King Henry VIII & his six wives Henry VIII

Fact sheet for teachers
Henry VIII
King Henry VIII
& his six wives
born 28 June 1491 - died 28 January 1547
• Born at Greenwich Palace, this son of Henry VII and Elizabeth of York married six times
• All his wives stayed at Hampton Court Palace at various times
• Anne Boleyn and Catherine Howard were famously beheaded at the Tower of London
Katherine of Aragon
Anne of Cleves
born 1485 – died 1536
born 1515 – died 1557
• Henry’s first wife: married in 1509, they divorced in 1533
• They had several children, but only a daughter called Mary survived who later became Queen Mary I
Anne Boleyn
• Henry’s fourth wife: married in 1540, they divorced the same year
• Henry agreed to a political union with Anne, a German, but he disliked her upon meeting and sought an immediate divorce
• She lived in England until the end of her life, becoming quite popular at court – she was known as the ‘King’s sister’
born c1502 – executed 1536
• Henry’s second wife: married in 1533
• They had one daughter called Elizabeth, later Queen Elizabeth I
• Henry was deeply disappointed Anne did not have a son to succeed him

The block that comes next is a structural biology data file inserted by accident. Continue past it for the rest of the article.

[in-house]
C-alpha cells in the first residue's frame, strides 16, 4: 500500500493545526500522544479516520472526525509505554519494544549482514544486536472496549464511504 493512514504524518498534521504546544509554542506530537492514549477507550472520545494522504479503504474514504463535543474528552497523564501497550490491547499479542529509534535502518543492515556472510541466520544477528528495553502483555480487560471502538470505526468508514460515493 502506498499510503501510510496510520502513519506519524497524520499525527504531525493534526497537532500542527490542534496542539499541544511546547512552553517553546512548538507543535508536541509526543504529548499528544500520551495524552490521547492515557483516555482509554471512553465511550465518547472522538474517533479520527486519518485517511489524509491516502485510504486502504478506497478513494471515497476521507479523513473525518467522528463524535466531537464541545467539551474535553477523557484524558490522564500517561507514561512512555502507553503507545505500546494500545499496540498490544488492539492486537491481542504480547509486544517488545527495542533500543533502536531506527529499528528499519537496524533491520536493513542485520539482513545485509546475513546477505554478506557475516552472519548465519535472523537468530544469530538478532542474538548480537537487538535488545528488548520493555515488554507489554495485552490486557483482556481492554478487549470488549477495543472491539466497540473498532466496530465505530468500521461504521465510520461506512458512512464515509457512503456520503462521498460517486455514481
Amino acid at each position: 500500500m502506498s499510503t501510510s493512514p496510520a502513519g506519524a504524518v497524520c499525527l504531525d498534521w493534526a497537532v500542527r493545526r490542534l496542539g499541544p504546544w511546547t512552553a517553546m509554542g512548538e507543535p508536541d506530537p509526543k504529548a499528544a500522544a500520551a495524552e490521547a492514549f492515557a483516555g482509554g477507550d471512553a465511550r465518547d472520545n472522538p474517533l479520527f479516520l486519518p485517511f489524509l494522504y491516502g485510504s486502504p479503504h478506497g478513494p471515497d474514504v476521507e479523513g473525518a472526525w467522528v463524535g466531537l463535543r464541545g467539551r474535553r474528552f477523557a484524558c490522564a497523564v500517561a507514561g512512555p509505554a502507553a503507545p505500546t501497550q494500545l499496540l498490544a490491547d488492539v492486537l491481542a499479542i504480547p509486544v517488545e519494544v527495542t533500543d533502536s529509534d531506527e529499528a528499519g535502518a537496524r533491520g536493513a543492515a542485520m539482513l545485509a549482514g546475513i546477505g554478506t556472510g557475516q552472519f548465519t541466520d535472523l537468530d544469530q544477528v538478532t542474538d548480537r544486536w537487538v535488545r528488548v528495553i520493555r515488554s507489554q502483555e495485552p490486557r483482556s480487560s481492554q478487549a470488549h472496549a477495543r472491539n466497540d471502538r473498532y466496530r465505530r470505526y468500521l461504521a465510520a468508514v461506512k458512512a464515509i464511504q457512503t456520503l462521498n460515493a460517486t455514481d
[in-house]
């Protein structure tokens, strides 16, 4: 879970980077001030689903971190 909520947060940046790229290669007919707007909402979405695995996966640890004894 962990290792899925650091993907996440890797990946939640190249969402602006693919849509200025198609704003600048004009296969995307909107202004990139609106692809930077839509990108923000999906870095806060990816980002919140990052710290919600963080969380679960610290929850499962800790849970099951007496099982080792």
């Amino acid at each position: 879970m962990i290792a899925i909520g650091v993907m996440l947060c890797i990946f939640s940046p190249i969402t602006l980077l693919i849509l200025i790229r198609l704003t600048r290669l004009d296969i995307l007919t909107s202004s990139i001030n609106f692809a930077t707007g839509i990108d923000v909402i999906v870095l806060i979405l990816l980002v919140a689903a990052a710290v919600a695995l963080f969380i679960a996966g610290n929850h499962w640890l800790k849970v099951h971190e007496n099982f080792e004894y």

• He accused her of various plots, she was executed at the Tower in 1536
Jane Seymour
Catherine Howard
born c1521 – executed 1542
• Henry’s fifth wife: married 1540, 16 days after divorcing Anne of Cleves
• She had been Anne’s lady-in-waiting and only a teenager when she married the king
• She was accused of adultery and executed at the Tower of London in 1542
born 1509 – died 1537
• Henry’s third wife: married in 1536, two weeks after Anne’s execution
• Jane had been lady-in-waiting to Anne Boleyn
born 1512 – died 1548
• They had a son called Edward, later Edward VI
• Henry’s sixth wife: married 1543, she was 31 years old
• Jane died at Hampton Court two weeks after giving birth to Edward at the palace
• She had been widowed twice, and had never had children
Kateryn Parr
• After Henry’s death in 1547 she married again, but died the following year
© Historic Royal Palaces / Illustrations by Tim Archbold